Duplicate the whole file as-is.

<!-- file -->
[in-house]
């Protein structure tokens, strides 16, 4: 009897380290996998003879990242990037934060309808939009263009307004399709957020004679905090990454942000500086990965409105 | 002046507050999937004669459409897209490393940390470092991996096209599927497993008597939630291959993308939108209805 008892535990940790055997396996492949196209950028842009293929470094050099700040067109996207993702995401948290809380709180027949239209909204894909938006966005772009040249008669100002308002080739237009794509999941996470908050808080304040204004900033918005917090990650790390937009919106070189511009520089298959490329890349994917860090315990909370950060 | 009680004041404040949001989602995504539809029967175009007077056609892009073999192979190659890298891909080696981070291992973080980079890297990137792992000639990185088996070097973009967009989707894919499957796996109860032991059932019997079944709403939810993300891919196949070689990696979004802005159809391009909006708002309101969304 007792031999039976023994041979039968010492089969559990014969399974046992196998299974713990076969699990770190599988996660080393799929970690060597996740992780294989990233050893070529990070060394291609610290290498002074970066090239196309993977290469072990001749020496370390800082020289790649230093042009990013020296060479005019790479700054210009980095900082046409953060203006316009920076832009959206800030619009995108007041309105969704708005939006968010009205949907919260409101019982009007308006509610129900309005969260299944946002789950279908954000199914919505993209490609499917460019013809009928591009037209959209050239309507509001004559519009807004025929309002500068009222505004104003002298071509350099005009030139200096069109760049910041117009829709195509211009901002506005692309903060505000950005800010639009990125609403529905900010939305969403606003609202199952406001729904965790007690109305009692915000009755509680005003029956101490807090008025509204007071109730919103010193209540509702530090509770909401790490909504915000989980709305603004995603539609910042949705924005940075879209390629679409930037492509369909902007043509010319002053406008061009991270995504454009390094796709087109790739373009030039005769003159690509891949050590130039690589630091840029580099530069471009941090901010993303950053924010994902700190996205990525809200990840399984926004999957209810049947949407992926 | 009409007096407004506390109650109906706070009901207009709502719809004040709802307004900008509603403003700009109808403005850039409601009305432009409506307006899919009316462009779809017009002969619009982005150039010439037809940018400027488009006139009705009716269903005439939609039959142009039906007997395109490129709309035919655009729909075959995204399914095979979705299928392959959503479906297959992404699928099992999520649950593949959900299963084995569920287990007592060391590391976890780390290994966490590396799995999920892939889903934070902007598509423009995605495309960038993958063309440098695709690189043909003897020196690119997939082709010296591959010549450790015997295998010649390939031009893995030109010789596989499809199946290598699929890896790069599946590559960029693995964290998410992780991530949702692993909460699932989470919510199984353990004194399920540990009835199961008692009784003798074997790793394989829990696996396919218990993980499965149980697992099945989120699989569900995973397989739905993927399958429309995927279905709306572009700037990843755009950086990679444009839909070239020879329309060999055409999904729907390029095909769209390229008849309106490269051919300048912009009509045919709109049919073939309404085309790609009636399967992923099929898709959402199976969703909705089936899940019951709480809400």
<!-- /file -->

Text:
[in-house]
């Protein structure tokens, strides 16, 4: 009897380290996998003879990242990037934060309808939009263009307004399709957020004679905090990454942000500086990965409105 | 002046507050999937004669459409897209490393940390470092991996096209599927497993008597939630291959993308939108209805 008892535990940790055997396996492949196209950028842009293929470094050099700040067109996207993702995401948290809380709180027949239209909204894909938006966005772009040249008669100002308002080739237009794509999941996470908050808080304040204004900033918005917090990650790390937009919106070189511009520089298959490329890349994917860090315990909370950060 | 009680004041404040949001989602995504539809029967175009007077056609892009073999192979190659890298891909080696981070291992973080980079890297990137792992000639990185088996070097973009967009989707894919499957796996109860032991059932019997079944709403939810993300891919196949070689990696979004802005159809391009909006708002309101969304 007792031999039976023994041979039968010492089969559990014969399974046992196998299974713990076969699990770190599988996660080393799929970690060597996740992780294989990233050893070529990070060394291609610290290498002074970066090239196309993977290469072990001749020496370390800082020289790649230093042009990013020296060479005019790479700054210009980095900082046409953060203006316009920076832009959206800030619009995108007041309105969704708005939006968010009205949907919260409101019982009007308006509610129900309005969260299944946002789950279908954000199914919505993209490609499917460019013809009928591009037209959209050239309507509001004559519009807004025929309002500068009222505004104003002298071509350099005009030139200096069109760049910041117009829709195509211009901002506005692309903060505000950005800010639009990125609403529905900010939305969403606003609202199952406001729904965790007690109305009692915000009755509680005003029956101490807090008025509204007071109730919103010193209540509702530090509770909401790490909504915000989980709305603004995603539609910042949705924005940075879209390629679409930037492509369909902007043509010319002053406008061009991270995504454009390094796709087109790739373009030039005769003159690509891949050590130039690589630091840029580099530069471009941090901010993303950053924010994902700190996205990525809200990840399984926004999957209810049947949407992926 | 009409007096407004506390109650109906706070009901207009709502719809004040709802307004900008509603403003700009109808403005850039409601009305432009409506307006899919009316462009779809017009002969619009982005150039010439037809940018400027488009006139009705009716269903005439939609039959142009039906007997395109490129709309035919655009729909075959995204399914095979979705299928392959959503479906297959992404699928099992999520649950593949959900299963084995569920287990007592060391590391976890780390290994966490590396799995999920892939889903934070902007598509423009995605495309960038993958063309440098695709690189043909003897020196690119997939082709010296591959010549450790015997295998010649390939031009893995030109010789596989499809199946290598699929890896790069599946590559960029693995964290998410992780991530949702692993909460699932989470919510199984353990004194399920540990009835199961008692009784003798074997790793394989829990696996396919218990993980499965149980697992099945989120699989569900995973397989739905993927399958429309995927279905709306572009700037990843755009950086990679444009839909070239020879329309060999055409999904729907390029095909769209390229008849309106490269051919300048912009009509045919709109049919073939309404085309790609009636399967992923099929898709959402199976969703909705089936899940019951709480809400």